We were recently asked by a cruise liner operator to attend one of their vessels and investigate the failure of 2 big end bearings on their Paxman VP185 emergency generator engine after they recorded high crankcase temperature during a monthly test run.
On arrival, the engineers onboard had already drained the oil and removed all crankcase doors, cylinder heads, piston and rods.
Due to the low hours of the engine, we were informed no recent or previous work had been carried out before the failure.
On inspection, we found the crankshaft journal for cylinder 5 in a very poor condition as reported and the remainder of the failed bearings.
We concluded there wasn’t an issue with the top end of the engine after removing and inspecting the Cylinder heads and piston and rods.
During further investigations, we found the following:
- Liners had signs of surface rust and some rough areas but these could have been from the big end failure and condensation due to the age of the engine and the low hours run and the small amount of load put on the engine when run
- Good oil flow was seen from the crankshaft journal on cylinder 5
- End floats on all big ends were ok
- During a borescope inspection of the other cylinder units, all piston crowns and cylinder heads/valves looked to be ok
- All the liners had signs of corrosion
- Con rod bearings and shaft – Journals 6&8 had small watermarks present
- Bearing from rod A8 also had some debris and score marks/pitting found, the debris could be from the two failed bearings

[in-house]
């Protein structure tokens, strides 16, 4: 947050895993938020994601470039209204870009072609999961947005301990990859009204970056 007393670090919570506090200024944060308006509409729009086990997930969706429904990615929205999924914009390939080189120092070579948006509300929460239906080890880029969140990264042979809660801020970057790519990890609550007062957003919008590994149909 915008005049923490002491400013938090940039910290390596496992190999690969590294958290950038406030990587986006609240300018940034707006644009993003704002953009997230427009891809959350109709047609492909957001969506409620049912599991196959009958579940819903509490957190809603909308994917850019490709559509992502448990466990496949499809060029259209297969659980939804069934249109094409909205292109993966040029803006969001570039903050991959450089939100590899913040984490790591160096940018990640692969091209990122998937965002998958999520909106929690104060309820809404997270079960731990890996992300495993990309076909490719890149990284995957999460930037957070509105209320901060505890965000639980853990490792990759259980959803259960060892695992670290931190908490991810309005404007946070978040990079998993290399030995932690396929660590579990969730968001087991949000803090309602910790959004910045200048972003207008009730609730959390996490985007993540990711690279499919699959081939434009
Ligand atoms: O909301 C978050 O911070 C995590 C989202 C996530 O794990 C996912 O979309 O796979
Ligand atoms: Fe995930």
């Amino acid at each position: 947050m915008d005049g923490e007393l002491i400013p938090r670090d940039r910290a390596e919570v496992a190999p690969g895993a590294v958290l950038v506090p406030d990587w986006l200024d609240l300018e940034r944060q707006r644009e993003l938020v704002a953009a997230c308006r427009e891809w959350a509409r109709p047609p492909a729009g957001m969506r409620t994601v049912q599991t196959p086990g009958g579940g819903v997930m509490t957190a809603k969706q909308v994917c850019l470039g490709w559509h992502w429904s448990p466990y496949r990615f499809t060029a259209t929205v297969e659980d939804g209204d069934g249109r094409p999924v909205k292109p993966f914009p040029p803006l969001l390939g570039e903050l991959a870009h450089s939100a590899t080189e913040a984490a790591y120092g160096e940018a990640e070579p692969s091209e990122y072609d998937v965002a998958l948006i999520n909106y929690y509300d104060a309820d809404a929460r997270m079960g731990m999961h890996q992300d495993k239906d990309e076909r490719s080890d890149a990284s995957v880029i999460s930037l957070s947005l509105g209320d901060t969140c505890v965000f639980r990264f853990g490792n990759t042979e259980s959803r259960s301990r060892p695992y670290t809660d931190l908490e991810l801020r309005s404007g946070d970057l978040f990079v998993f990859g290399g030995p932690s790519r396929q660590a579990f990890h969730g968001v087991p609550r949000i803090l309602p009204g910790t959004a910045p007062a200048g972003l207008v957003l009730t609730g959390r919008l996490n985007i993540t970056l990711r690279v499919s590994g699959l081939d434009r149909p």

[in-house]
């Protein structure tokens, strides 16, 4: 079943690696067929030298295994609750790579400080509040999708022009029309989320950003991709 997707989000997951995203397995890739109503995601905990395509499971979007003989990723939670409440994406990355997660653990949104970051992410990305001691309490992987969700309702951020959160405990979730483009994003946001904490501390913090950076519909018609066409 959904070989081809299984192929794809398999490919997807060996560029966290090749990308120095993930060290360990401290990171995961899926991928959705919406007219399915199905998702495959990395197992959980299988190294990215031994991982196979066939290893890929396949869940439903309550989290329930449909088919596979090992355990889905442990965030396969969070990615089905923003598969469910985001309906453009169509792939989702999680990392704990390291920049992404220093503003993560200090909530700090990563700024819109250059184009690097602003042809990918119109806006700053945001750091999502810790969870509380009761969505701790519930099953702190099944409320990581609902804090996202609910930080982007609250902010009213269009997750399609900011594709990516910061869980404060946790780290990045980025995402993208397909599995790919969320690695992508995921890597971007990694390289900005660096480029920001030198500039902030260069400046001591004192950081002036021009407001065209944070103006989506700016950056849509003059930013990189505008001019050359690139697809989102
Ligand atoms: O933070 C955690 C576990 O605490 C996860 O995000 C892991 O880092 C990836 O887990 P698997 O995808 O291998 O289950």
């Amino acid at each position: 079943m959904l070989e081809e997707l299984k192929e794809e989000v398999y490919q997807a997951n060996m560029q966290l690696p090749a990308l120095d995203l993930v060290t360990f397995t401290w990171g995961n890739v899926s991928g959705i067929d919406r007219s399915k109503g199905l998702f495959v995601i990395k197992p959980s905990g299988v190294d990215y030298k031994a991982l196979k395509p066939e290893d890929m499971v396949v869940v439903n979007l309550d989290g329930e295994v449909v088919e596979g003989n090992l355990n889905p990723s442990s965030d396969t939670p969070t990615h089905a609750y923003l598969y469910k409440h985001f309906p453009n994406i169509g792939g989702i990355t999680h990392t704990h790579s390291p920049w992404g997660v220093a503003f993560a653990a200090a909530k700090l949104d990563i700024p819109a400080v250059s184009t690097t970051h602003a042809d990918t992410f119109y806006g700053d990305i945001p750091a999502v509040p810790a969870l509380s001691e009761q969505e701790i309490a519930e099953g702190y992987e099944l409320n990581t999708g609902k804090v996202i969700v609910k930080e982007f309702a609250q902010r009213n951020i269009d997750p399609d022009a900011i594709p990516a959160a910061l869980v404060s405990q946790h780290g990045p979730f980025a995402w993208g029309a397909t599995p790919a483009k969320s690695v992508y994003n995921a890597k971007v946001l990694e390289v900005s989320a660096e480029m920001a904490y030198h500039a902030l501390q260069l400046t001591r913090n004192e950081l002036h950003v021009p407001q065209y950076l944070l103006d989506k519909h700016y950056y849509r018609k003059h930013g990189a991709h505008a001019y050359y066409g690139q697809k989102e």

- The camshafts were visually checked at cylinder 5, these didn’t look to have any major damage present where they could be seen
Unfortunately, due to the engine already being dismantled on arrival and the damage found, we are unable to clarify exactly why the engine has failed.
The low engine hours and load placed on the set could be a contributing factor as well as the corrosion found on the liners and watermarks present on the 2 crankshaft journals.
These again are from the low load and engine hours caused by condensation etc.
There may have been a coolant issue in the past with it getting into the cylinders or oil that we do not know about.
So, what next?
Due to the extent of the damage found on the crankshaft, this needs to be replaced.
All liners should also be replaced, as well as the 2 con rods from cylinders A&B5.
As the location of this engine would require significant intervention to remove the crankshaft or the entire engine, the operator will need to decide whether the operation to exchange/repair the engine is carried out immediately or if it can be scheduled in conjunction with the next dry-docking activities.
In this case, luckily the operator is in the practice of performing monthly test runs, or the engine would have failed when called upon in an emergency.